Of course, just because these heights are within sight, it does not mean that we will scale them. For every good technology there are just as many terrifying ones: from cyber-attacks powered by machine learning, to biometric data harvesting and invasive surveillance technologies, to gene-editing, any of which in the wrong hands, foreshadow equal and opposite dystopian nightmares.

And it’s not only those with bad intentions who form the most likely hurdles. It is not out of spite that natural farming advocates delayed the roll out of Golden Rice in Bangladesh and Indonesia over the past twenty years, potentially costing millions of lives and leaving millions of children blind.3 Nor will it be out of malice when livestock farmers and environmental campaigners team up to delay the development of lab-grown meat, thereby condemning billions more animals to unnecessary suffering and slaughter.

Technology alone will not lead to the transformation of our civilisation, because these technologies render the very basis of our scarcity-based economic, political and social operating systems obsolete.

Transitions of this magnitude call us to rethink the very ideas which underpin our civilisation. Arguments that have been going on for 60 years suddenly become an irrelevant distraction from the real work that needs to take place. I’m talking about some of our most deeply held and cherished ideals: the individual self, left vs right, religion vs humanism, free-market capitalism vs socialism, even democracy in its current form—all these have become false idols and dinosaurs, and the more closely we cling to them the harder it becomes to create space for a new civilisation to emerge.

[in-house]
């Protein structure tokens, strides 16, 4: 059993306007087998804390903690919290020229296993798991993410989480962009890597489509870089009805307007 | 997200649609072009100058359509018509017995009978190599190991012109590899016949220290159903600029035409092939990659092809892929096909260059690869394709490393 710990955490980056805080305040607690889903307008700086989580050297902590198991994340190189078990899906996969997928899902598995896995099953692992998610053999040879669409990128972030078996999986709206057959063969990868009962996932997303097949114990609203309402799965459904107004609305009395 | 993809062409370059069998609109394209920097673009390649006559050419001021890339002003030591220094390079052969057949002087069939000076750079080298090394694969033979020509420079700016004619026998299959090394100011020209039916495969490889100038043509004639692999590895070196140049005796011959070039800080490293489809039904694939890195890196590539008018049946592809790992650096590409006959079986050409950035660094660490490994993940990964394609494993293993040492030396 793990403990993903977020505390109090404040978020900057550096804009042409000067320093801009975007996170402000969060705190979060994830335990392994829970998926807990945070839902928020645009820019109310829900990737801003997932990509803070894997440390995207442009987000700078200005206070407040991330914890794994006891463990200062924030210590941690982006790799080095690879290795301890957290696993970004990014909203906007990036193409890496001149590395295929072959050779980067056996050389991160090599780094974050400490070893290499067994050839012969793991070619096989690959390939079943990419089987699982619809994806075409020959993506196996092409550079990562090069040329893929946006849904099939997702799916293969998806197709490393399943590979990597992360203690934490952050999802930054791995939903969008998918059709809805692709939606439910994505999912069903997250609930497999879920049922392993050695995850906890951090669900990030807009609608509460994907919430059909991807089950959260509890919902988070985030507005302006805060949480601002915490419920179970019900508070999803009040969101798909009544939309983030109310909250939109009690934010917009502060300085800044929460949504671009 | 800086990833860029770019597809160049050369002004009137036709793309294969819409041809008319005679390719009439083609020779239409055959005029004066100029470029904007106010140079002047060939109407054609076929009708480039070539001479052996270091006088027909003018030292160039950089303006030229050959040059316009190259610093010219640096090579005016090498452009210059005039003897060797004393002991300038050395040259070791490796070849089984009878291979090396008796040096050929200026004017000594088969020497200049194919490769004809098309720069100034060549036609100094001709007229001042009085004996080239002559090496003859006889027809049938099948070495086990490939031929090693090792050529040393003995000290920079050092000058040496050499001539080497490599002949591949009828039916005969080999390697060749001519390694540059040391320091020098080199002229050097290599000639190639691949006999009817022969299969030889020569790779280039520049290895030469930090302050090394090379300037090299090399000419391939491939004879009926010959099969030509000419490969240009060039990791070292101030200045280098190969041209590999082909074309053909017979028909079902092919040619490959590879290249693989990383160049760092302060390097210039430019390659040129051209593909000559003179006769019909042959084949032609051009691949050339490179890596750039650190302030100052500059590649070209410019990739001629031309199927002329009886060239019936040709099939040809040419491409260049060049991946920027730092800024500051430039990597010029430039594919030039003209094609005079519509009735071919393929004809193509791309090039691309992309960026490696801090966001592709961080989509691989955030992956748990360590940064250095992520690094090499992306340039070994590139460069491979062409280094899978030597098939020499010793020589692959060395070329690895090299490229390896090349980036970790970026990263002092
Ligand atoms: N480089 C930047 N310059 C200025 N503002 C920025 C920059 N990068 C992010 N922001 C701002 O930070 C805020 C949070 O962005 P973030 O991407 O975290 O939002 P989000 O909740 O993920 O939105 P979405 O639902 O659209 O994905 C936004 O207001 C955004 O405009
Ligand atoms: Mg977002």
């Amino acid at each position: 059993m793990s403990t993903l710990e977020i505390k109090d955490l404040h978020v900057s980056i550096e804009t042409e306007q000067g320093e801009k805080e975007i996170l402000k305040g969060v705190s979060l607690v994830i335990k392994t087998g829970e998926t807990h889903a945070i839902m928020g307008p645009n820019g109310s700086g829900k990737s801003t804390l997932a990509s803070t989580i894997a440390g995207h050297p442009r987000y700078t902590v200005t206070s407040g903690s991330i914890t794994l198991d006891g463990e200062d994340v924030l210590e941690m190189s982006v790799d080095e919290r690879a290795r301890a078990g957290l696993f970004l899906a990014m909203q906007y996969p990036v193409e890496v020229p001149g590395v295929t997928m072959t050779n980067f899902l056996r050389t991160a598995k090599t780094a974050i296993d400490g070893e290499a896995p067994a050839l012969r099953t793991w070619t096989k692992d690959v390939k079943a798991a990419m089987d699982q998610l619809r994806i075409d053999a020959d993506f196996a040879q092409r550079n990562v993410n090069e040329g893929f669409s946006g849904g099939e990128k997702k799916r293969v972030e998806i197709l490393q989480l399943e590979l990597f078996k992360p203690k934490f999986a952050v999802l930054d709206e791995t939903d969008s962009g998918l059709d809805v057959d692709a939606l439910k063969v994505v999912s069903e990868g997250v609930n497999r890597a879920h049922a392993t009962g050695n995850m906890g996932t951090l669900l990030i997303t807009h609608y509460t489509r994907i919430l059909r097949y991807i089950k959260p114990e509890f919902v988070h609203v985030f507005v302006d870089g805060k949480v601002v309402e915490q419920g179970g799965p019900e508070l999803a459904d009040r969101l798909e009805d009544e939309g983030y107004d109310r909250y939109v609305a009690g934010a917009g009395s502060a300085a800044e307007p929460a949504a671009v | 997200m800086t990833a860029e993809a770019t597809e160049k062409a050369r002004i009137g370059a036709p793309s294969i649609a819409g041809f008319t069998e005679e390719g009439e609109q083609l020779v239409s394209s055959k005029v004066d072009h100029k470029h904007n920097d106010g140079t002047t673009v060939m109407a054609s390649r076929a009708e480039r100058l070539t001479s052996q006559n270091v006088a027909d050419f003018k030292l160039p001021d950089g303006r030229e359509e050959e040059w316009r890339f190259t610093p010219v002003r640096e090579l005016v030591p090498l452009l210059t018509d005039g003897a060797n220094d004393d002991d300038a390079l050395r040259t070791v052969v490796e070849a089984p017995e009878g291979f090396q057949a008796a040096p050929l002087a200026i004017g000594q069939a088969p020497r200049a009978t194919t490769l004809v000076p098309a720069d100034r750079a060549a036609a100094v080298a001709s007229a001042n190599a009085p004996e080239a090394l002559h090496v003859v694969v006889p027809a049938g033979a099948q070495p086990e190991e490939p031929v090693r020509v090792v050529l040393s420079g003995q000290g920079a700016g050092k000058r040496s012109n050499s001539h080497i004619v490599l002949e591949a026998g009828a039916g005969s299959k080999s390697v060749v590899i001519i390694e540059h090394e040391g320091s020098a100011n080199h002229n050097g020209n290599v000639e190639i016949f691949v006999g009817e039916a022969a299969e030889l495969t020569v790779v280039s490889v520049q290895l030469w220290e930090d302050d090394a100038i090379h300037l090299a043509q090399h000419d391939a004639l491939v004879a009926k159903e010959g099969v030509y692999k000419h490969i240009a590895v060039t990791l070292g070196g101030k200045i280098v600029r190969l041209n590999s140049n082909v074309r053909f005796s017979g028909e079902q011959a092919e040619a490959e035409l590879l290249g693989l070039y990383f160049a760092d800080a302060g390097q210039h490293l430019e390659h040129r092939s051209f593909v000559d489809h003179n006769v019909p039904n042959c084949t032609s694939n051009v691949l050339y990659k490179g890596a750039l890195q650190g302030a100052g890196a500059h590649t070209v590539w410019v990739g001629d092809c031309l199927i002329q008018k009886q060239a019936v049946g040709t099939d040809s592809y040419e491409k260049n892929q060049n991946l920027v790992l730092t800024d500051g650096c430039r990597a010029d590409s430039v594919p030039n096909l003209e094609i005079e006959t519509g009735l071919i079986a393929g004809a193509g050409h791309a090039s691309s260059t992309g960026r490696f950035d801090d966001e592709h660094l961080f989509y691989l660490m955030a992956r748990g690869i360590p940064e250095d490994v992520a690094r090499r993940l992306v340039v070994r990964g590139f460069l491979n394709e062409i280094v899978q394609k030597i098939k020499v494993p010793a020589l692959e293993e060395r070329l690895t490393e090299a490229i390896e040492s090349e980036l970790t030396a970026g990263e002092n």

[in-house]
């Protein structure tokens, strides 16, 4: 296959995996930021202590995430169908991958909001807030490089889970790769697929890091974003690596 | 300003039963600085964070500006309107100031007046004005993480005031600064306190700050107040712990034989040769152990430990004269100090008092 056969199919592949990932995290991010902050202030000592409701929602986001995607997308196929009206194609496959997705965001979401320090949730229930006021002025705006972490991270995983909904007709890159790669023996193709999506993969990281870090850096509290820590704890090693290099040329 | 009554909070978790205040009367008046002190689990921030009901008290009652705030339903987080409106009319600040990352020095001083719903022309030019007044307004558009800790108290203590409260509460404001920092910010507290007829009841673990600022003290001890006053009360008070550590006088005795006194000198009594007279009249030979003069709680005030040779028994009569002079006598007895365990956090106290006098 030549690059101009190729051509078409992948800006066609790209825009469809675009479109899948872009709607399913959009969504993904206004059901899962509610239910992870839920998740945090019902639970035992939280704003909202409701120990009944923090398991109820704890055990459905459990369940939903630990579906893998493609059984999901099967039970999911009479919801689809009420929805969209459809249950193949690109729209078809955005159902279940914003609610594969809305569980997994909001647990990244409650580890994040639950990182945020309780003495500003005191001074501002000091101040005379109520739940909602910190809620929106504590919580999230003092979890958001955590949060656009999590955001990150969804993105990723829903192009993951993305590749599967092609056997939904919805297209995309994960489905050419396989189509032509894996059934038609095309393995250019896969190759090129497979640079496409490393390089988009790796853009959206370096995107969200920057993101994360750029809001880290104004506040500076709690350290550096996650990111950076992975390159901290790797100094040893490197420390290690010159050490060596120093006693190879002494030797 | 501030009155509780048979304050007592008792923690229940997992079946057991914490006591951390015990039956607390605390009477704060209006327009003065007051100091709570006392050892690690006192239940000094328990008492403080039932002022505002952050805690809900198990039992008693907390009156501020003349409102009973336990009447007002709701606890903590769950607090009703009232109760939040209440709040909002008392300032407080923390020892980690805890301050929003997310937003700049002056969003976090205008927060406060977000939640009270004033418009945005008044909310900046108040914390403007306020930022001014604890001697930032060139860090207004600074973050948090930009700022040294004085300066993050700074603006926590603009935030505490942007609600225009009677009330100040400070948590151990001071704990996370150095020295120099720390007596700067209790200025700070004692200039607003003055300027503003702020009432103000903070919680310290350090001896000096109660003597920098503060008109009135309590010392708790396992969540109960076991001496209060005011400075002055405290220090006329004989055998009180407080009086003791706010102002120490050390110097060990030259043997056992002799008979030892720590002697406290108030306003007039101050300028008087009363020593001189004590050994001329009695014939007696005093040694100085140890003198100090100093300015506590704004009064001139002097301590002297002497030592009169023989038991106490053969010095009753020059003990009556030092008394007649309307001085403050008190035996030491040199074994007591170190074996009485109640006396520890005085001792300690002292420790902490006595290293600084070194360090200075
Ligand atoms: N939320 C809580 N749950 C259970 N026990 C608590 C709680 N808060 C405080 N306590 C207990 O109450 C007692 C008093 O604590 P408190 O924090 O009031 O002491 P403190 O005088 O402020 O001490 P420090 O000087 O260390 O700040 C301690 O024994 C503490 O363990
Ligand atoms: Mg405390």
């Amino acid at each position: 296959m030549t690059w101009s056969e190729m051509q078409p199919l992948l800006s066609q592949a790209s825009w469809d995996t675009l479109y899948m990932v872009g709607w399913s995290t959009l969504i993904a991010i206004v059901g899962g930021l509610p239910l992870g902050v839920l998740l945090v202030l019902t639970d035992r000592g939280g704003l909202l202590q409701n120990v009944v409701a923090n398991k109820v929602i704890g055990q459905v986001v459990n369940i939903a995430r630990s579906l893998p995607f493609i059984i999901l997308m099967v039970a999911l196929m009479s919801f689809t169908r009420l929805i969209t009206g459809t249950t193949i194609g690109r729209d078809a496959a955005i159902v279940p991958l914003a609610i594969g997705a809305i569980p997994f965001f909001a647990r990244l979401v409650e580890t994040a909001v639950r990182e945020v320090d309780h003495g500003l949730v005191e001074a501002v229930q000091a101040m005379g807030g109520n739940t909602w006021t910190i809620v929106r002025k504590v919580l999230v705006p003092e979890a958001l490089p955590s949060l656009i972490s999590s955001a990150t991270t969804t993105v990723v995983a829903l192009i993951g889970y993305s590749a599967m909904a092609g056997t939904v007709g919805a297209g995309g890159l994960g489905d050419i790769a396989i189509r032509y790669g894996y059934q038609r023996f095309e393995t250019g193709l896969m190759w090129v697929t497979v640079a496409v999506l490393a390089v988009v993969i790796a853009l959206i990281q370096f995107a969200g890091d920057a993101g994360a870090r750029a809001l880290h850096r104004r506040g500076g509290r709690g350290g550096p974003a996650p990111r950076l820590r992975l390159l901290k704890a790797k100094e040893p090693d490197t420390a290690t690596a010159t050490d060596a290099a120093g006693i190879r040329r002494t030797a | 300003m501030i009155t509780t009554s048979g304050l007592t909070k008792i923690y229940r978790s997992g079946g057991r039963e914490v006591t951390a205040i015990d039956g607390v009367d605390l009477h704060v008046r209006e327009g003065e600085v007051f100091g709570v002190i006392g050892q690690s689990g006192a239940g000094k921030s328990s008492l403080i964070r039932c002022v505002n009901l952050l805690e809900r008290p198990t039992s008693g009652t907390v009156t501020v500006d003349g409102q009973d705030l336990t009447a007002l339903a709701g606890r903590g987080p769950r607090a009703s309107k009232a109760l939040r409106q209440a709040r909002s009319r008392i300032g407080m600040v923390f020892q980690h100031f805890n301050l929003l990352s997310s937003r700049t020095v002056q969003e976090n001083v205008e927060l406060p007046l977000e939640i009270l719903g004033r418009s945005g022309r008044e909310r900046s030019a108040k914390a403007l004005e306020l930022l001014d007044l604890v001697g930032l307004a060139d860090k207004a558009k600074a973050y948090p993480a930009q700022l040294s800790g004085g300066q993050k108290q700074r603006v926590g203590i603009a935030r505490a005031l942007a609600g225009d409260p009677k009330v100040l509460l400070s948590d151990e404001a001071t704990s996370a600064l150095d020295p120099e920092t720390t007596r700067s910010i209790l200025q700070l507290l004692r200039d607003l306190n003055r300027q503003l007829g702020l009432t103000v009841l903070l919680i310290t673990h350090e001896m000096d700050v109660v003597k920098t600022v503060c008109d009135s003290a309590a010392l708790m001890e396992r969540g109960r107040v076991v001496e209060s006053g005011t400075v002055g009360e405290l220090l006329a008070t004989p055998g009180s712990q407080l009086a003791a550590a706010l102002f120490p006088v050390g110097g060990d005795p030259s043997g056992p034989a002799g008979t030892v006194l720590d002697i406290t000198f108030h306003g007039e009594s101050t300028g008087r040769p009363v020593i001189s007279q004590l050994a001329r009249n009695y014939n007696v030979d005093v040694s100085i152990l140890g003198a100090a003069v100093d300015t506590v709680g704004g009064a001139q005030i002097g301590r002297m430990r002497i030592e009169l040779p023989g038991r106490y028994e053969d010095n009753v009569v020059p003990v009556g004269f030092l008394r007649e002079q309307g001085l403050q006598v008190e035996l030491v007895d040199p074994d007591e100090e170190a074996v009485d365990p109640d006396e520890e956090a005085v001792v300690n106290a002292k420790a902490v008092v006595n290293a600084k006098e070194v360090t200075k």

In the Century of Awakening we are going to have to be supremely adaptable, while staying acutely vigilant.

Yes, there will be resistance from incumbent businesses, political powers and industrial age institutions, but in time they will be steamrolled by mounting evolutionary pressure, brute economic logic and decentralisation. The more formidable hurdle comes from incumbent mindsets within all of us. We lack the cognitive complexity to understand the transformations which are underway, the cultural sensitivity to co-exist peacefully with eight billion other people4, the psychological security to let go of our obsolete ideologies, and the imagination to envisage the bright future which awaits us. We are in a word, underdeveloped.5

And that’s where wisdom comes in.

In this context, personal growth, be it cognitive, cultural or spiritual, becomes a revolutionary act. Your personal evolution is intimately tied up with the evolution of our entire civilisation.

We are battered, bruised, alienated and confused, but we are not done here. Not by a long way.


[4] And I don’t just mean Amazonian Tribes. I mean people you disagree with politically as well.
[5] For more on individual development in these four dimensions read Hanzi Freinacht’s brilliant The Listening Society.

About Robert Cobbold

Robert Cobbold is a philosopher, educator, and public speaker who has delivered transformative educational experiences to over 40,000 young people worldwide. He is founding editor of Conscious Evolution, an online publication and podcast aiming to disseminate the evolutionary worldview, and kindle an evolutionary transition.